A-to-Z (Sorta): A Web Connection Dictionary

Computer language is notoriously complex, making it difficult for a layman to step in and make sense of what is going on. To help users understand some of the terms that Uptime.com uses, especially when it comes to specific technologies, we’ve created a handy-little dictionary that can hopefully help you make sense of it.


Formally known as Secure Socket Shell, SSH is a network command that provides administrators with a secure way to access a remote computer. It’s what your company’s IT staff might use to look at your computer from a remote locate to fix a problem. SSH is used because it provides strong authentication and encrypts data communications between the two computers, making it a safe way to transmit information and move files from one computer to another.


You’ve likely seen TCP mentioned along with the letters IP. It’s a popular computer acronym, but one you might not know the meaning of. TCP stands for Transmission Control Protocol, which is a way two computers can connect to exchange streams of data. This is slightly different from IP, where computers exchange data, but it’s between single packets and not a firm connection. All computers connected to the Internet commonly use TCP.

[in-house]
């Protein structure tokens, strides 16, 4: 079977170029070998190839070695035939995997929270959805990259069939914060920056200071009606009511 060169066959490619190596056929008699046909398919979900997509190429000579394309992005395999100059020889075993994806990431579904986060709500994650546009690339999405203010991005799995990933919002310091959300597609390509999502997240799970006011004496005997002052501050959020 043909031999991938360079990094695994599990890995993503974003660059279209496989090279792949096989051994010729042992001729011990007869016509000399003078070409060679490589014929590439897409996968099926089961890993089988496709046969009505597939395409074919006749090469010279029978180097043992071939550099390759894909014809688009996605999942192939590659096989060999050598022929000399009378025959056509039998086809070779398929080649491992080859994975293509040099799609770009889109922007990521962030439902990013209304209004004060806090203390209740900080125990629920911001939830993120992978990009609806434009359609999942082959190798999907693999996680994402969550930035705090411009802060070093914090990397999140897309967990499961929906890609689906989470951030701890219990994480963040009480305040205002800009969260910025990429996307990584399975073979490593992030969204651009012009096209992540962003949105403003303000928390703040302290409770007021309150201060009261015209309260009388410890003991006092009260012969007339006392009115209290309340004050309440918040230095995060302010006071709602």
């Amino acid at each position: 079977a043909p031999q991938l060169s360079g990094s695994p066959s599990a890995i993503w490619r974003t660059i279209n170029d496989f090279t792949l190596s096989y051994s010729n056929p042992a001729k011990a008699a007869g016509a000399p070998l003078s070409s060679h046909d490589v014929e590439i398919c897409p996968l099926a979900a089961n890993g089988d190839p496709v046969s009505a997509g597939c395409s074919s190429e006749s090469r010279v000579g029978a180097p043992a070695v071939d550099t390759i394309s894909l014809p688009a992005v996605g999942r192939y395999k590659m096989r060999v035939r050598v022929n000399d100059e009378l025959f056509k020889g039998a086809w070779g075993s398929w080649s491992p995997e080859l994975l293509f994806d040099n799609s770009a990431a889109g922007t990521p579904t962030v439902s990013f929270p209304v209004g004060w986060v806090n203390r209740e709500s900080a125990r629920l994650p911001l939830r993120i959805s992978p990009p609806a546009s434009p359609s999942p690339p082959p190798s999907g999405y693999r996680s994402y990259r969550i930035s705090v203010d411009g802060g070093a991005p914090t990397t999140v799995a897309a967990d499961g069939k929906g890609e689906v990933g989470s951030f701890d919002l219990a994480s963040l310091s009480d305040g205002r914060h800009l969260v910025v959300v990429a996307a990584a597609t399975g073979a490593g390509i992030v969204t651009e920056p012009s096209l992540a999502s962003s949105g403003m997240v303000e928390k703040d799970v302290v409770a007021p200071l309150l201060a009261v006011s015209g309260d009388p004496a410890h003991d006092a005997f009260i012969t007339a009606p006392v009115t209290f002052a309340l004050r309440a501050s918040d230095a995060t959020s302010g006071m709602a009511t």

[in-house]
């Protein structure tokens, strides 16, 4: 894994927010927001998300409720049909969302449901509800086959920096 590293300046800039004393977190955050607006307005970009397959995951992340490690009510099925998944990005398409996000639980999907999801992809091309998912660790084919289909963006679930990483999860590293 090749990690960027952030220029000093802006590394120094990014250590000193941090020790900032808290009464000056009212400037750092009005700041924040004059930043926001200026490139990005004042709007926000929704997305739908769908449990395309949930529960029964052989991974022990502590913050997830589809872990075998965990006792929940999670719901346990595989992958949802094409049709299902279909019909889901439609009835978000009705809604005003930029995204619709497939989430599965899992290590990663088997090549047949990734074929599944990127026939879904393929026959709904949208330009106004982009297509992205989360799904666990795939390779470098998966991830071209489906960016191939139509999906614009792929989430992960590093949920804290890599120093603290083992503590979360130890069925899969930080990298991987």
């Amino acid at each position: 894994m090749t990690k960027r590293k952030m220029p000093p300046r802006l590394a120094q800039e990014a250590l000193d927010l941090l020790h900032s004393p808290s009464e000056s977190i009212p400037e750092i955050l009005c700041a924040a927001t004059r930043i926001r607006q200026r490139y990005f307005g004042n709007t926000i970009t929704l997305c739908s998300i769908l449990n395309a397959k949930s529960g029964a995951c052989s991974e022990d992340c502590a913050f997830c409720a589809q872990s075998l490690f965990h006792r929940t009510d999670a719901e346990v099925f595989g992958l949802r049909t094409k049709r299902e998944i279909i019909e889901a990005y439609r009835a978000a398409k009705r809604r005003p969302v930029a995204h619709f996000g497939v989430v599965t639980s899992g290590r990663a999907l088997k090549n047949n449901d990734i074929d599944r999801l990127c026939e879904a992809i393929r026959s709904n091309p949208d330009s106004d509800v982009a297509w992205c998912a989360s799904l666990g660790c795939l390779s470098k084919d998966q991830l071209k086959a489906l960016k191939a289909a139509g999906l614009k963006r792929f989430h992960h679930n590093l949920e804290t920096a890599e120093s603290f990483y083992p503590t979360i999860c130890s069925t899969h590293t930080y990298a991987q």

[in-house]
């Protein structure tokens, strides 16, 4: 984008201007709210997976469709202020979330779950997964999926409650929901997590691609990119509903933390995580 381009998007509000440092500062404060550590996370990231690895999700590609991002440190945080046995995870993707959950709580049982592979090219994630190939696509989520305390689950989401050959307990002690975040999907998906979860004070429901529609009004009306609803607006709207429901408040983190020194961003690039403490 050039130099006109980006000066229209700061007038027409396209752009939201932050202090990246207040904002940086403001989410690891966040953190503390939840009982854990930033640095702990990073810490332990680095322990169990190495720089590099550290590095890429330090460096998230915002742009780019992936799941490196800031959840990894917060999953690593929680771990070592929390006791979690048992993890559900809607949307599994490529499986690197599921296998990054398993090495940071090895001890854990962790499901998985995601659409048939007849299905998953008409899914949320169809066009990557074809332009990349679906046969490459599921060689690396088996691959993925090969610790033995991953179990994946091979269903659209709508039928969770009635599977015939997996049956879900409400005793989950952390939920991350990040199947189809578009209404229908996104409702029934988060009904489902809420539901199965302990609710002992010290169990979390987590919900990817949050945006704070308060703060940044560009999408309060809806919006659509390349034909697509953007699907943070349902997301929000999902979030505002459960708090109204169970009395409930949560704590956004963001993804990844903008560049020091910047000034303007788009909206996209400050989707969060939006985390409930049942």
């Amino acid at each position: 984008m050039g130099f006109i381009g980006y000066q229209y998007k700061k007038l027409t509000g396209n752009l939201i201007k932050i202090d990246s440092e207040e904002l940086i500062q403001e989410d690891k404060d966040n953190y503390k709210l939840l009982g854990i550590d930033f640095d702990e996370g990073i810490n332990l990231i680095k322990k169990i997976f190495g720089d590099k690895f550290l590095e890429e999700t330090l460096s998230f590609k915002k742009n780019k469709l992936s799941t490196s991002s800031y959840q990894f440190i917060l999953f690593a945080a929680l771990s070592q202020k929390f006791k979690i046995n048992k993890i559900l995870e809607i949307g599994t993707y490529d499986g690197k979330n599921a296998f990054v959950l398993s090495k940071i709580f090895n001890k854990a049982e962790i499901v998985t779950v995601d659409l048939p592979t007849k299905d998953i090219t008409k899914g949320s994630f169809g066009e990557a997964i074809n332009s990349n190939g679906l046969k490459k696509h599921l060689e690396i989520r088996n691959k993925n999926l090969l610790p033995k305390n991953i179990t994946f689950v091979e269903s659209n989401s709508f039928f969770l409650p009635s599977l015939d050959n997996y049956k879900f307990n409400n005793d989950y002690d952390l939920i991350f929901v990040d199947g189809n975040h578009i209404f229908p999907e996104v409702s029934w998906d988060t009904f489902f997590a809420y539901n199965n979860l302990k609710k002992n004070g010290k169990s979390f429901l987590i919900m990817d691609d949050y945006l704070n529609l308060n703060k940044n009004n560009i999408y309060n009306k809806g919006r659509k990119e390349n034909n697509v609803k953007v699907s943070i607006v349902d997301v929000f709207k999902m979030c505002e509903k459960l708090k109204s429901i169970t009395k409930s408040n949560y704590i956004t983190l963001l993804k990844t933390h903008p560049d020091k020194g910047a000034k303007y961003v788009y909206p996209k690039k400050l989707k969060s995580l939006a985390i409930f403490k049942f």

This is a cousin of TCP/IP and stands for User Datagram Protocol. The reason you likely haven’t heard of it is because it’s not considered very useful. It’s used for establishing low-latency connections between applications in the Internet. UDP uses much less bandwidth than TCP/IP, but as a result has a lower success rate. Packets can be lost or received out of order, leading to more errors. However, some sites use this connection, generally for lower priority applications to save on overall bandwidth.


The Domain Name System is something computer users use everyday, but likely don’t know even exists. The Internet recognizes webpages by numbers, instead of names. DNS links website names, like ESPN.com for example, with it’s corresponding number. That way, when you can remember the common name of a site, instead of needing to remember a long and complicated number, it makes browsing the Internet much simpler.

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